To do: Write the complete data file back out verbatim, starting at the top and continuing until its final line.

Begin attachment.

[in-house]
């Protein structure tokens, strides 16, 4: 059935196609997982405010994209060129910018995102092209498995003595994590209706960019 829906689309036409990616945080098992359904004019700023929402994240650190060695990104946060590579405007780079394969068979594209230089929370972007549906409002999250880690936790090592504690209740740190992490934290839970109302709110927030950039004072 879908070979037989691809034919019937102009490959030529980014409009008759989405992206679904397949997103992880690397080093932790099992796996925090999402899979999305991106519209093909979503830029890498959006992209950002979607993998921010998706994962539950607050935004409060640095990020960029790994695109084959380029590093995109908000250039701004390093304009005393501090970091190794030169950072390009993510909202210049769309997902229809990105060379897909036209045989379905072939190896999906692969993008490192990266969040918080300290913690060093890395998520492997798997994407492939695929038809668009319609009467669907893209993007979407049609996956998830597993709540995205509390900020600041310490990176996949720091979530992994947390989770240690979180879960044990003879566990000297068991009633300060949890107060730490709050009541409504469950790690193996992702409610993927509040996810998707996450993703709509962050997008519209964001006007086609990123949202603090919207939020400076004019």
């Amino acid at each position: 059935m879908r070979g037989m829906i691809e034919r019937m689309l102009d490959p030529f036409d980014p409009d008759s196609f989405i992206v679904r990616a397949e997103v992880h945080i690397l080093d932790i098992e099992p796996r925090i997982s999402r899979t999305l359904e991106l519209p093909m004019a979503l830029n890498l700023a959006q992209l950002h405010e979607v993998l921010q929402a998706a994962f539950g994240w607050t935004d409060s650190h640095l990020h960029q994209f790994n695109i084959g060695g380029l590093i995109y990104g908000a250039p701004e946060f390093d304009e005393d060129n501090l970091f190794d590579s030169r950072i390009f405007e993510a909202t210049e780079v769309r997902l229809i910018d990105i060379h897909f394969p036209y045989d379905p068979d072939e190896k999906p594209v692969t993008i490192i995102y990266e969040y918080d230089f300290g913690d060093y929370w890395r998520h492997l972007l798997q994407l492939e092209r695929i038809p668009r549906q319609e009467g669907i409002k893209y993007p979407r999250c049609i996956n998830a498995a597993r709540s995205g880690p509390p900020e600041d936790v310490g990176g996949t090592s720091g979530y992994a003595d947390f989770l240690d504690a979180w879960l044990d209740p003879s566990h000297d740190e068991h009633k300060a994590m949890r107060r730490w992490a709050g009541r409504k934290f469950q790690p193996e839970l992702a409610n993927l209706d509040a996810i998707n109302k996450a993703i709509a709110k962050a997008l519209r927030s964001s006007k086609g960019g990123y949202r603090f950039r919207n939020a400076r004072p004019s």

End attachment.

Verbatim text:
[in-house]
């Protein structure tokens, strides 16, 4: 059935196609997982405010994209060129910018995102092209498995003595994590209706960019 829906689309036409990616945080098992359904004019700023929402994240650190060695990104946060590579405007780079394969068979594209230089929370972007549906409002999250880690936790090592504690209740740190992490934290839970109302709110927030950039004072 879908070979037989691809034919019937102009490959030529980014409009008759989405992206679904397949997103992880690397080093932790099992796996925090999402899979999305991106519209093909979503830029890498959006992209950002979607993998921010998706994962539950607050935004409060640095990020960029790994695109084959380029590093995109908000250039701004390093304009005393501090970091190794030169950072390009993510909202210049769309997902229809990105060379897909036209045989379905072939190896999906692969993008490192990266969040918080300290913690060093890395998520492997798997994407492939695929038809668009319609009467669907893209993007979407049609996956998830597993709540995205509390900020600041310490990176996949720091979530992994947390989770240690979180879960044990003879566990000297068991009633300060949890107060730490709050009541409504469950790690193996992702409610993927509040996810998707996450993703709509962050997008519209964001006007086609990123949202603090919207939020400076004019």
């Amino acid at each position: 059935m879908r070979g037989m829906i691809e034919r019937m689309l102009d490959p030529f036409d980014p409009d008759s196609f989405i992206v679904r990616a397949e997103v992880h945080i690397l080093d932790i098992e099992p796996r925090i997982s999402r899979t999305l359904e991106l519209p093909m004019a979503l830029n890498l700023a959006q992209l950002h405010e979607v993998l921010q929402a998706a994962f539950g994240w607050t935004d409060s650190h640095l990020h960029q994209f790994n695109i084959g060695g380029l590093i995109y990104g908000a250039p701004e946060f390093d304009e005393d060129n501090l970091f190794d590579s030169r950072i390009f405007e993510a909202t210049e780079v769309r997902l229809i910018d990105i060379h897909f394969p036209y045989d379905p068979d072939e190896k999906p594209v692969t993008i490192i995102y990266e969040y918080d230089f300290g913690d060093y929370w890395r998520h492997l972007l798997q994407l492939e092209r695929i038809p668009r549906q319609e009467g669907i409002k893209y993007p979407r999250c049609i996956n998830a498995a597993r709540s995205g880690p509390p900020e600041d936790v310490g990176g996949t090592s720091g979530y992994a003595d947390f989770l240690d504690a979180w879960l044990d209740p003879s566990h000297d740190e068991h009633k300060a994590m949890r107060r730490w992490a709050g009541r409504k934290f469950q790690p193996e839970l992702a409610n993927l209706d509040a996810i998707n109302k996450a993703i709509a709110k962050a997008l519209r927030s964001s006007k086609g960019g990123y949202r603090f950039r919207n939020a400076r004072p004019s």